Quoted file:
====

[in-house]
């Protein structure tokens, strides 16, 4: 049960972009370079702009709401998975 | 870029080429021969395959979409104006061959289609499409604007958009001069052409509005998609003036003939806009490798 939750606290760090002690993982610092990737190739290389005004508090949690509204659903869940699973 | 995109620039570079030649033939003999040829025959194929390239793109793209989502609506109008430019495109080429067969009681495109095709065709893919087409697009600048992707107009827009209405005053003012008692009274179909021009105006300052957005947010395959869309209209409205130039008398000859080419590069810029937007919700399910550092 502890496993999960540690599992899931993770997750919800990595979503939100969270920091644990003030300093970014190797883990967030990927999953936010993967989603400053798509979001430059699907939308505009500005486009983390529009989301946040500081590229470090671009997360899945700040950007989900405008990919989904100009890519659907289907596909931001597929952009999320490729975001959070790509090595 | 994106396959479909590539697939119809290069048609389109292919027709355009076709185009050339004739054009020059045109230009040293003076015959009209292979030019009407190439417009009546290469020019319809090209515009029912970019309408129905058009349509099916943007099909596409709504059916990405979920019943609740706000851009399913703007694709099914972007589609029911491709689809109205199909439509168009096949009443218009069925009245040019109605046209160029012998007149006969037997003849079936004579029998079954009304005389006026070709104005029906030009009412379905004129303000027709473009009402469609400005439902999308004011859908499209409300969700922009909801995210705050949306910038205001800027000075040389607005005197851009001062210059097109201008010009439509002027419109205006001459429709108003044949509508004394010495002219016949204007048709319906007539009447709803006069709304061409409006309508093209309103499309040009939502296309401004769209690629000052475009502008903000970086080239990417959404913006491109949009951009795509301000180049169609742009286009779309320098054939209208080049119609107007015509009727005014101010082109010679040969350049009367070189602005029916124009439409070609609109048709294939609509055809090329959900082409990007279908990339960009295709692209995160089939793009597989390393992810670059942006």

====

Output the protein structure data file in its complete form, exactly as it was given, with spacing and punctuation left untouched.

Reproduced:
[in-house]
């Protein structure tokens, strides 16, 4: 049960972009370079702009709401998975 | 870029080429021969395959979409104006061959289609499409604007958009001069052409509005998609003036003939806009490798 939750606290760090002690993982610092990737190739290389005004508090949690509204659903869940699973 | 995109620039570079030649033939003999040829025959194929390239793109793209989502609506109008430019495109080429067969009681495109095709065709893919087409697009600048992707107009827009209405005053003012008692009274179909021009105006300052957005947010395959869309209209409205130039008398000859080419590069810029937007919700399910550092 502890496993999960540690599992899931993770997750919800990595979503939100969270920091644990003030300093970014190797883990967030990927999953936010993967989603400053798509979001430059699907939308505009500005486009983390529009989301946040500081590229470090671009997360899945700040950007989900405008990919989904100009890519659907289907596909931001597929952009999320490729975001959070790509090595 | 994106396959479909590539697939119809290069048609389109292919027709355009076709185009050339004739054009020059045109230009040293003076015959009209292979030019009407190439417009009546290469020019319809090209515009029912970019309408129905058009349509099916943007099909596409709504059916990405979920019943609740706000851009399913703007694709099914972007589609029911491709689809109205199909439509168009096949009443218009069925009245040019109605046209160029012998007149006969037997003849079936004579029998079954009304005389006026070709104005029906030009009412379905004129303000027709473009009402469609400005439902999308004011859908499209409300969700922009909801995210705050949306910038205001800027000075040389607005005197851009001062210059097109201008010009439509002027419109205006001459429709108003044949509508004394010495002219016949204007048709319906007539009447709803006069709304061409409006309508093209309103499309040009939502296309401004769209690629000052475009502008903000970086080239990417959404913006491109949009951009795509301000180049169609742009286009779309320098054939209208080049119609107007015509009727005014101010082109010679040969350049009367070189602005029916124009439409070609609109048709294939609509055809090329959900082409990007279908990339960009295709692209995160089939793009597989390393992810670059942006």